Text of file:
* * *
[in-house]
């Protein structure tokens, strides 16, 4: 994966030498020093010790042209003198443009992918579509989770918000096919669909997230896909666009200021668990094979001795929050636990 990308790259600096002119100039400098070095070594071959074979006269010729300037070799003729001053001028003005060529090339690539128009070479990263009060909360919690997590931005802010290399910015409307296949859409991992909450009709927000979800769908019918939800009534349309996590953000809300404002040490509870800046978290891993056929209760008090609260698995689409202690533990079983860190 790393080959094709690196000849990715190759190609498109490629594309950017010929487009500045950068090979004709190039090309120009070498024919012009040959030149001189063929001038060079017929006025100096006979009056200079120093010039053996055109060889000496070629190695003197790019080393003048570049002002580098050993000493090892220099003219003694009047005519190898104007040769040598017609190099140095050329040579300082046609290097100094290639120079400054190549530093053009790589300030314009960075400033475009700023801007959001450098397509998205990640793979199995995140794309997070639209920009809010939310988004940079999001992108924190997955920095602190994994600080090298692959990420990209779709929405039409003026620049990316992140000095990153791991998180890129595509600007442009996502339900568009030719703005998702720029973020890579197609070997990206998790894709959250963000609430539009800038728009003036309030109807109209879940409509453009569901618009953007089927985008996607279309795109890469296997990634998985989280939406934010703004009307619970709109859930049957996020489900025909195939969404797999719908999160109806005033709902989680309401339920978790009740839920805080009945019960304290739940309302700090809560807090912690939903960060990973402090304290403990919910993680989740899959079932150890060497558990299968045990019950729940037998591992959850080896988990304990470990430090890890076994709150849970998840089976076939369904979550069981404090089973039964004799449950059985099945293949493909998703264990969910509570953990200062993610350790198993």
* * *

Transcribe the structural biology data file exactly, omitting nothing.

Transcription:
[in-house]
């Protein structure tokens, strides 16, 4: 994966030498020093010790042209003198443009992918579509989770918000096919669909997230896909666009200021668990094979001795929050636990 990308790259600096002119100039400098070095070594071959074979006269010729300037070799003729001053001028003005060529090339690539128009070479990263009060909360919690997590931005802010290399910015409307296949859409991992909450009709927000979800769908019918939800009534349309996590953000809300404002040490509870800046978290891993056929209760008090609260698995689409202690533990079983860190 790393080959094709690196000849990715190759190609498109490629594309950017010929487009500045950068090979004709190039090309120009070498024919012009040959030149001189063929001038060079017929006025100096006979009056200079120093010039053996055109060889000496070629190695003197790019080393003048570049002002580098050993000493090892220099003219003694009047005519190898104007040769040598017609190099140095050329040579300082046609290097100094290639120079400054190549530093053009790589300030314009960075400033475009700023801007959001450098397509998205990640793979199995995140794309997070639209920009809010939310988004940079999001992108924190997955920095602190994994600080090298692959990420990209779709929405039409003026620049990316992140000095990153791991998180890129595509600007442009996502339900568009030719703005998702720029973020890579197609070997990206998790894709959250963000609430539009800038728009003036309030109807109209879940409509453009569901618009953007089927985008996607279309795109890469296997990634998985989280939406934010703004009307619970709109859930049957996020489900025909195939969404797999719908999160109806005033709902989680309401339920978790009740839920805080009945019960304290739940309302700090809560807090912690939903960060990973402090304290403990919910993680989740899959079932150890060497558990299968045990019950729940037998591992959850080896988990304990470990430090890890076994709150849970998840089976076939369904979550069981404090089973039964004799449950059985099945293949493909998703264990969910509570953990200062993610350790198993």